Last December we announced the JMAP project, our effort to develop a new open protocol for mail, calendar and contact clients that’s faster and more powerful than the current standards. Since then, we’ve continued to refine the specification, and other companies have come on board to help build the future of email. Atmail is using JMAP to power their next-generation mobile apps. The next version of Roundcube, the world’s most popular open-source webmail, will be built on JMAP, with support from Kolab. Thunderbird has started looking at integrating support.
As we’re now reaching the stage where clients and servers are beginning to be developed, the need for an existing server (if you’re building a client) or client (if you’re building a server) to test against becomes vital. To help with this, we are proud to be open sourcing several new JMAP projects, all under the liberal MIT license.
The proxy can sit in front of any IMAP server (although works best with those supporting CONDSTORE), CardDAV and CalDAV server, and provides an almost complete JMAP interface to them (JMAP authentication is not implemented yet, and there may be one or two other minor issues). The proxy is reasonably stable, and suitable for testing new JMAP client implementations against.
There is a hosted version available to use at https://proxy.jmap.io – log in with a FastMail, iCloud, Gmail or other IMAP test account to start playing with JMAP today! Alternatively, if you want to run it yourself, the code is available at https://github.com/jmapio/jmap-perl.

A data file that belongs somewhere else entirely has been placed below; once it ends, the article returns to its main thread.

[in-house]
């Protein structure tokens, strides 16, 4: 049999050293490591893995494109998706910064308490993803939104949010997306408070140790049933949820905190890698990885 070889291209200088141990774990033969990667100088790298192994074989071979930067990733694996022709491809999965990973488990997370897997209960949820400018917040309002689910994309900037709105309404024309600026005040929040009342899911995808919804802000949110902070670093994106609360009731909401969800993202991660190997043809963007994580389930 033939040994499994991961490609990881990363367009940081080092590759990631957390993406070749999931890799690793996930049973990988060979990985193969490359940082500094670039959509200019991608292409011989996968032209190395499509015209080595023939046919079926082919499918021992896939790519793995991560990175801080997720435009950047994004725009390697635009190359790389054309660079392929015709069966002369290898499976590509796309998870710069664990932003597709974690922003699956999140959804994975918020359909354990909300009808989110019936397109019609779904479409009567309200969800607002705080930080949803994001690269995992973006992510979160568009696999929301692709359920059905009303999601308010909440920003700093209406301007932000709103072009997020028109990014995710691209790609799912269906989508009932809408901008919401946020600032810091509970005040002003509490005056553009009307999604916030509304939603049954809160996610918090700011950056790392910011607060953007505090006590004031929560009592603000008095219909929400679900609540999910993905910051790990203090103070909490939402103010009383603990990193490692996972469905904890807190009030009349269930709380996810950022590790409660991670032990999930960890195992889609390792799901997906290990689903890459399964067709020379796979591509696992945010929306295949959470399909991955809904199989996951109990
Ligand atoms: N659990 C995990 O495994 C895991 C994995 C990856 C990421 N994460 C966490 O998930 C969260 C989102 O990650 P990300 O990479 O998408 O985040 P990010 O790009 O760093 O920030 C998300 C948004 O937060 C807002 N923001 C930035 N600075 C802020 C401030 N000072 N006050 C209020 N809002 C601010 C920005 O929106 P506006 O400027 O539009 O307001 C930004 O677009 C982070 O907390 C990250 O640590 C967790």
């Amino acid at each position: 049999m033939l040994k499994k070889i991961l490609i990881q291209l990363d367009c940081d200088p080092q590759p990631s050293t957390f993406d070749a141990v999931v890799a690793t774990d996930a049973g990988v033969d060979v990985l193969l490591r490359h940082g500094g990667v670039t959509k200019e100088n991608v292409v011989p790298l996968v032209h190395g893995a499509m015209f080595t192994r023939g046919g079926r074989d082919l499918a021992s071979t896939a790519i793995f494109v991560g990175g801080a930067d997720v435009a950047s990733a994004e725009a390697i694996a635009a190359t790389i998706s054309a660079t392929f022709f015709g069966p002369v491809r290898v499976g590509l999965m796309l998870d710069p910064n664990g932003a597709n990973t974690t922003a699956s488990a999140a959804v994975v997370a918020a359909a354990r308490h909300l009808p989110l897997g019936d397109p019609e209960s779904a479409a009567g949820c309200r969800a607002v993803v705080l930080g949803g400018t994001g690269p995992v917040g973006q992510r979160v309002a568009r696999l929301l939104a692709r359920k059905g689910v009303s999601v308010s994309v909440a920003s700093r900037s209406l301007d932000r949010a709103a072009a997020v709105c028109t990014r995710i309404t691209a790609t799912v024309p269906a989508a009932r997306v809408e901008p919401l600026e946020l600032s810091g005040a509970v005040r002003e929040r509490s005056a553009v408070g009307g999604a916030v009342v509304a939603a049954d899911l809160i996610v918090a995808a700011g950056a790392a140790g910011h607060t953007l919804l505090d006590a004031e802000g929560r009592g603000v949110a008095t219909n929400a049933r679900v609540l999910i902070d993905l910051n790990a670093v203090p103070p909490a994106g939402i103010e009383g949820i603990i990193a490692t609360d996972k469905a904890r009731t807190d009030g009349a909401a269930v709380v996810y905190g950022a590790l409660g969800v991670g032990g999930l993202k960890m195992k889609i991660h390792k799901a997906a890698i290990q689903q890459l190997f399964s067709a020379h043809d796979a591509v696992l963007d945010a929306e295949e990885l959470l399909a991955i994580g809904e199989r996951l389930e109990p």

The library is the basis for the next-generation FastMail interface, and has a sole dependency on a subset of our Overture library.
So you can try the client library and proxy in action today, we built a simple – but in some ways quite sophisticated – webmail demo on top of the JS client library. Combined with the JMAP proxy, this provides the ability to try JMAP now, with a real account. The webmail demo does not support compose, but does support:
We do not intend to add further features to this demo ourselves, but we welcome others to fork it and develop it into a more fully fledged client. The webmail is installed on our hosted version of the proxy, so you can try it today with a real account.
In addition to these new projects, we’re also working hard to build JMAP into the open-source Cyrus IMAP server, the bedrock of FastMail and many other email providers around the world. This will (probably) be the first fully production-ready implementation and will of course be what we run here at FastMail. We already have a version of our own web UI running on JMAP internally (via the proxy we have open sourced) and we’re excited by the extra speed and efficiency it gives us over our (already very fast) webmail today.
If you run your own email service and want to get involved with the JMAP project, you can find full details of the specification, implementation advice and a link to the code on the JMAP website. If you would like to get involved in finalising the spec, or have questions or comments about implementing JMAP, then please join the JMAP mailing list.
Fastmail’s open API makes creating new and exciting tools easy for email enthusiasts.
At the beginning of December, we announced the return of Fastmail Advent. Please enjoy this wrap-up of our staff members’ responses.